I don't have the background for dealing with Riemann hypothesis but is well known that covers the prime distribution below a specified number.

In order to solve the RSA problem you have to factor the semiprime or calculate the totient itself, that's hard as factoring the modulus.

Question is, could Riemann hypothesis be used to calculate how many coprimes are below the modulus by counting the primes below $n$ and also counting how many products of those primes are below $n$, except those involving $p$ and $q$?

If the previous is negative, can someone clarify why some people say that Riemann hypothesis could "break" RSA?

Thanks for your patience and comprehension.

  • 5
    $\begingroup$ "In order to solve the RSA problem you have to factor the semiprime"; actually, that's not known to be true. There is no known way to compute e-th roots modulo a composite that's not equivalent to factoring the composite, but we also have no proof that there isn't such a method. $\endgroup$
    – poncho
    Dec 3, 2015 at 20:16
  • 2
    $\begingroup$ Well, we know the Riemann hyptothesis. Many people think / are willing to assume it's true for more than 100 years (IIRC). So if there'd be a way to use it for factoring somebody would have found it (I hope). AND it only can tell you about how many primes are below a bound, but it doesn't tell us candidates for the factors or othwise smallens the search space... $\endgroup$
    – SEJPM
    Dec 3, 2015 at 21:58
  • $\begingroup$ @SEJPM: thanks, that's what I was looking for. Since Riemann hypothesis only give us the prime quantity below but no more information is given about the possible composition of those primes, so totient's still unknown. $\endgroup$
    – kub0x
    Dec 4, 2015 at 3:52
  • $\begingroup$ @poncho: already knew the issue about e-th roots btw, but sorry if I didn't include it, I found more important the following statement, as the Wikipedia also does: "The most efficient method known to solve the RSA problem is by first factoring the modulus N. A task believed to be impractical, if N is sufficiently large." $\endgroup$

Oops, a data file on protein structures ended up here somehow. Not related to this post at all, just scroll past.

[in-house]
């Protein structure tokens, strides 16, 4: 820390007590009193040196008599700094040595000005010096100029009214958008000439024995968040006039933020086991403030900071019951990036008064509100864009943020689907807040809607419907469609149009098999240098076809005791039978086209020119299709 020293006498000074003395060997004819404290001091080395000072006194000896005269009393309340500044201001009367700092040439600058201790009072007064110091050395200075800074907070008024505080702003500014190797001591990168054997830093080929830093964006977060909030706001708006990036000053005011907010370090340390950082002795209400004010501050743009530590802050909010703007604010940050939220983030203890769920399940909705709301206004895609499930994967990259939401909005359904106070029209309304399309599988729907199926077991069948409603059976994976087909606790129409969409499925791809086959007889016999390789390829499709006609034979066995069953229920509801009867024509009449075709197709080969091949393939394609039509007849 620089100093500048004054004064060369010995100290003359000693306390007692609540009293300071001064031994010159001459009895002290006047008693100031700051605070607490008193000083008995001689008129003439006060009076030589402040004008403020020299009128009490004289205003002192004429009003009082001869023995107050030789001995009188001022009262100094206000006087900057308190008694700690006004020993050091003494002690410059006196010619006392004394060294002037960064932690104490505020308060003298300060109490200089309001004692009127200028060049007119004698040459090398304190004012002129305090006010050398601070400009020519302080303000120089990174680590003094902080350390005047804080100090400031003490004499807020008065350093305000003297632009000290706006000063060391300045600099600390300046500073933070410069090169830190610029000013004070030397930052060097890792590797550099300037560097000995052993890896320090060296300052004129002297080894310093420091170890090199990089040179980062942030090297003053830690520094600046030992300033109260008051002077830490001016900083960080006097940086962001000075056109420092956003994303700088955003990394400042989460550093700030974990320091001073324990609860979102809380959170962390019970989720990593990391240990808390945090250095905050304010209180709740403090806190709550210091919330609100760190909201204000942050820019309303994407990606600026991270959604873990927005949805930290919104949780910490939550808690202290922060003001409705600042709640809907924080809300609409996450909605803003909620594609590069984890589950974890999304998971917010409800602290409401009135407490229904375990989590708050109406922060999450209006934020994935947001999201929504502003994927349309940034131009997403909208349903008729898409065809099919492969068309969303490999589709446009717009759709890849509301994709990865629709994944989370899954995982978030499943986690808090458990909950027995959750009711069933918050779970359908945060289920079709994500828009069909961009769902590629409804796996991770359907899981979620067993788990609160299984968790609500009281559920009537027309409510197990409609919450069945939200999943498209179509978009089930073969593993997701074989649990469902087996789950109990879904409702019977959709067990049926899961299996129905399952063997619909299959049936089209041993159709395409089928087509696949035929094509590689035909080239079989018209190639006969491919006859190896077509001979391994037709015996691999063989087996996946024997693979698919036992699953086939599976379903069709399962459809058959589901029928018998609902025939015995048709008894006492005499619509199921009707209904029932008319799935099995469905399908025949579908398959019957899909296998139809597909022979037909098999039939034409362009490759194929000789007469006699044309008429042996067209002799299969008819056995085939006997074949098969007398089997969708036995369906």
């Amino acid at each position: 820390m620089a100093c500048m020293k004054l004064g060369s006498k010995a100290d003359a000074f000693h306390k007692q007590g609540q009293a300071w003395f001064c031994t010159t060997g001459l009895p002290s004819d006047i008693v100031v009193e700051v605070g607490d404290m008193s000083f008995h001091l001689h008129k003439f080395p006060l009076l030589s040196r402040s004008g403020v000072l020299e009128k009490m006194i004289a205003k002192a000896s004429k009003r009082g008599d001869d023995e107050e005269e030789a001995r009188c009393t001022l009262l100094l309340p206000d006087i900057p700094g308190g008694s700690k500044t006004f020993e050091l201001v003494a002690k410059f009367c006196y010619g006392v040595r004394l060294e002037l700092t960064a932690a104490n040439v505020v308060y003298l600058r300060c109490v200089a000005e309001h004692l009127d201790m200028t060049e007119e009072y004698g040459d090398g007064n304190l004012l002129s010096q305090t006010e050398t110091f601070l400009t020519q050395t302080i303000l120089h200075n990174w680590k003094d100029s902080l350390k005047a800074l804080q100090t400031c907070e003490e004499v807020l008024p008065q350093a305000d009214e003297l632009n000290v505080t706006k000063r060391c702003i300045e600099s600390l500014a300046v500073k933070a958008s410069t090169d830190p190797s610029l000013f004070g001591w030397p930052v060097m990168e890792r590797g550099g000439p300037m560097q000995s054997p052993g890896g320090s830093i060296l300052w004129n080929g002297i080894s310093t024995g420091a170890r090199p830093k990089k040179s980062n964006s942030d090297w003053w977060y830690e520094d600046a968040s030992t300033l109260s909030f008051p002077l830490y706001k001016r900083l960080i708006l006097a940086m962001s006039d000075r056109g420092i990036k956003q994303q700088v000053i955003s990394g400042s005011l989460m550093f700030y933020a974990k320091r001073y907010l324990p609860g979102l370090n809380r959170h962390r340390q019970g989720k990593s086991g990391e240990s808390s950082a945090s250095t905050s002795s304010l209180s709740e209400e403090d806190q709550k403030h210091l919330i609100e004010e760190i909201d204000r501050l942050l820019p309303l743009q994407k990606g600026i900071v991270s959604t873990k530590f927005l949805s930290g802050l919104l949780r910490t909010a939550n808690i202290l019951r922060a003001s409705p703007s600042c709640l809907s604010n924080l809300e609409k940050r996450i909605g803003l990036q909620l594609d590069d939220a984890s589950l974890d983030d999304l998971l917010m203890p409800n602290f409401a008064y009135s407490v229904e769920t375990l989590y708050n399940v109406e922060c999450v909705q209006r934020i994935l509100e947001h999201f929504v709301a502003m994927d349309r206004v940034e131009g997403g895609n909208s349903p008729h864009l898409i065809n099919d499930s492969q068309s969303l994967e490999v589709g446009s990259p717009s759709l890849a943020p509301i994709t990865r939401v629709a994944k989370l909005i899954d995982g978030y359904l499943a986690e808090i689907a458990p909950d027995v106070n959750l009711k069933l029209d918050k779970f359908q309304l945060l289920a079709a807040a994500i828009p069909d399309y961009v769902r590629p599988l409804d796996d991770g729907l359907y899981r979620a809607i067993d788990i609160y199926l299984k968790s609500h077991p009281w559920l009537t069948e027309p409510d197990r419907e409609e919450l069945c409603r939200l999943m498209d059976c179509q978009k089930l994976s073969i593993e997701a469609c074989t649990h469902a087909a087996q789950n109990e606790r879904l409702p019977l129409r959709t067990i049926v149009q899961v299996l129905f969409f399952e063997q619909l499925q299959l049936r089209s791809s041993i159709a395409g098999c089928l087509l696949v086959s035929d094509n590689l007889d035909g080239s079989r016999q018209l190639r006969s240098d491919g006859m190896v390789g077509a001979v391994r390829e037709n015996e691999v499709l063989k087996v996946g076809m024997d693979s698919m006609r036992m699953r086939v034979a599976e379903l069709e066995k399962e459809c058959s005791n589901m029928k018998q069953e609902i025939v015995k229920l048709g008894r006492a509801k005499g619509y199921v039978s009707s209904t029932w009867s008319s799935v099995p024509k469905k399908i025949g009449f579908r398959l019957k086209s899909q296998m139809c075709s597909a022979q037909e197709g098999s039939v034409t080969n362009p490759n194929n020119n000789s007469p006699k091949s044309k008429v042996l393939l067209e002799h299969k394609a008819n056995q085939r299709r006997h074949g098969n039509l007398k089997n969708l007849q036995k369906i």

– kub0x
    Dec 4, 2015 at 3:59
  • $\begingroup$ People that say "Riemann hypothesis could break RSA" do not know what they are talking about. $\endgroup$
    – j.p.
    Dec 4, 2015 at 8:05

2 Answers 2


It's not that proving the Riemann Hypothesis would itself lead to a breakthrough against RSA. Rather, it's speculation that the methods leading to the discovery of a proof of the Riemann Hypothesis could lead to a profound discovery about prime numbers that, say, makes factoring easy.

The reason that proving the Riemann Hypothesis in itself has no bearing on RSA's security is that we can simply accept it as true now. We don't need to wait for a proof to use the Riemann Hypothesis to find holes in RSA. If we found a way to use the (apparent) fact that all nontrivial zeros of the zeta function have real part $\frac 12$ to crack RSA, and this crack actually worked, then it simply doesn't matter whether the Riemann Hypothesis was proved.

  • $\begingroup$ Why can't we use the Zeta function to efficiently search for prime factors? $\endgroup$
    – stimulate
    Dec 15, 2021 at 21:52

The answer above is correct in terms of direct impact on factoring.

However, the connection between RH and factoring is a bit more than the fact that all nontrivial zeroes have real part 1/2. The Riemann hypothesis would give a much better error term in the Prime Number Theorem, i.e., the distribution of the primes. This improvement, however, won't have much bearing on factoring efficiency. See, for example


and if you're interested in other consequences of RH, see the answers to



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